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I’m pleased to announce a new summer workshop on mobile photography titled (fitting enough), The Art of Mobile Photography.
It is often said that “the best camera is the one you have with you.” In today’s world, that most likely means your mobile phone. The art of making images is less to do with the gear and more to do with the photographer. The core basic principles of photography apply whether you’re shooting with a DSLR (Digital Single Lens Reflex) camera or your mobile phone’s camera (i.e. iPhone, Android, etc.). In this workshop, we will explore those principles and what you can do to make better images without spending a great deal money and have fun in the process.
After over two years using the iPhone 4, I was ready to move up to the 5 when it was released. As I did with the original iPhone, the 3GS, and 4, I was there on the release date waiting in line for it. The line was different this time around. Two years ago it was a little more than 3 hours from start to finish, this time it was only 90 minutes. I suppose my local Apple store has gotten better at handling the lines.
A couple of months ago I reviewed the iOS video camera and video editing app called '
Video Camera by i4Software Vizzywig - Video Editor Movie Maker and Multi Camera Film Edit Effects Slideshow Music Editing Credits App - i4software' (App Store affiliate link) on the Photo Focus channel on Mobli. The app is normally $7.99 (USD) in the Apple App Store. For this Labor Day weekend the developer is having a 3-day sale for it.
I haven't posted many blog entries or reviews here lately because I had been embedded in the mobile space. What does that mean? While not replacing desktop computing any time soon, the mobile platform (and for me that means iOS) has matured to the point now where I can be productive on it and create and process content on it and post it directly to the net. For example, shooting photography and video right on the iPhone, editing the media on it, and posting it on the net all without ever touching my desktop workstation computer.
First I want to say thanks to Mobli for featuring me among other fantastic people in their popular section both in the app and the website. It was an unexpected surprise.
Mobli mobilizes your life... What does that mean? The mobile phone app, Mobli enables you to mobilize your life by allowing you to be almost anywhere in the world and it allows your life and experiences to be shared to almost anywhere in the world.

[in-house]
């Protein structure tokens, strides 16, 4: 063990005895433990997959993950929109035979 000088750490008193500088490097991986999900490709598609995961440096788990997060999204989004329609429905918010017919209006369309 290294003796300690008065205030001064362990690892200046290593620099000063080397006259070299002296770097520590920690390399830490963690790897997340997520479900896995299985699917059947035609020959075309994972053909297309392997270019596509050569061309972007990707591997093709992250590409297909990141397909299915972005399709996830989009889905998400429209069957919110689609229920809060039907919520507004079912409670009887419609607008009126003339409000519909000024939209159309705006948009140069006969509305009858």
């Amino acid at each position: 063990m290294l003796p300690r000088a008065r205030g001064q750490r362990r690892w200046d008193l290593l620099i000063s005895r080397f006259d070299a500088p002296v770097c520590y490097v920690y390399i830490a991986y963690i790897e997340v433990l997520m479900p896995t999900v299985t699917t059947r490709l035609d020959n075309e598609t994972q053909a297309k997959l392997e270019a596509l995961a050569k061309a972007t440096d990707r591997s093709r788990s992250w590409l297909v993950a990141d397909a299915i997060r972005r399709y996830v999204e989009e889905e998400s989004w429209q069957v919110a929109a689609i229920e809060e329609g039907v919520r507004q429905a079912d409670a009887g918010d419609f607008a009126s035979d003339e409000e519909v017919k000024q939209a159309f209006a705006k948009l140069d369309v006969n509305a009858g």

Mobli allows this via our smart phones (it is available for iPhone, Android, and Blackberry). It empowers us to engage with others that may be sharing similar experiences or have similar interests. It allows us to share our experiences with others by sharing photos and video taken right on our smart phones shared out to other Mobli users, the Mobli website, and if you choose, Twitter and Facebook as well.
"It’s a fast, beautiful and fun way to share your life with friends through a series of pictures," is how Burbn, Inc describes their free iOS app, Instagram.
Chiefly for the iPhone and the iPod touch (with camera), it can also be used on the iPad, just without the camera functionality, Instagram has really made an impact on how I and thousands of others take and share photos over the net.
Earlier this week, on Wednesday, January 27, 2010, Apple announced the long rumored tablet device. Like many Apple announcements, it has generated a flurry of talk in the media and tech circles. Not since the Apple iPhone announcement three years ago have I seen such a reaction to this new device, the Apple iPad.
As a podcaster, over the years I have been known to carry various portable digital audio recording devices just to be prepared to record something to possibly include in a podcast. Be it a microphone attachment to the 5th generation iPod, or better yet a H4 or H2 Zoom digital recorder.
Now with more than a week with the Apple iPhone 3GS and the upgraded 3.0 OS behind me, here are some of my initial thoughts on both.
Two years ago, I was on line at a local Apple store waiting among a crowd of hundreds to get the very first iPhone. It was well worth the wait (even though one could had gone the next day and simply walked in the store and buy one without waiting in line (but it may not had been the 8GB model) -- There is something to be said for waiting in line with like-minded kindred spirits though). At the time, the largest capacity iPhone was only 8GB (the other being the now long discontinued 4GB model). One rule of technology and computers is that it can never be too fast or have enough memory and data storage. Being a somewhat a 'power-user' with the various iPods I had before the iPhone, all pretty much filled to capacity, I knew that the iPhone would be no exception. In fact, I knew I would have to be selective on what I will be able to put on it because it would only have 8GB.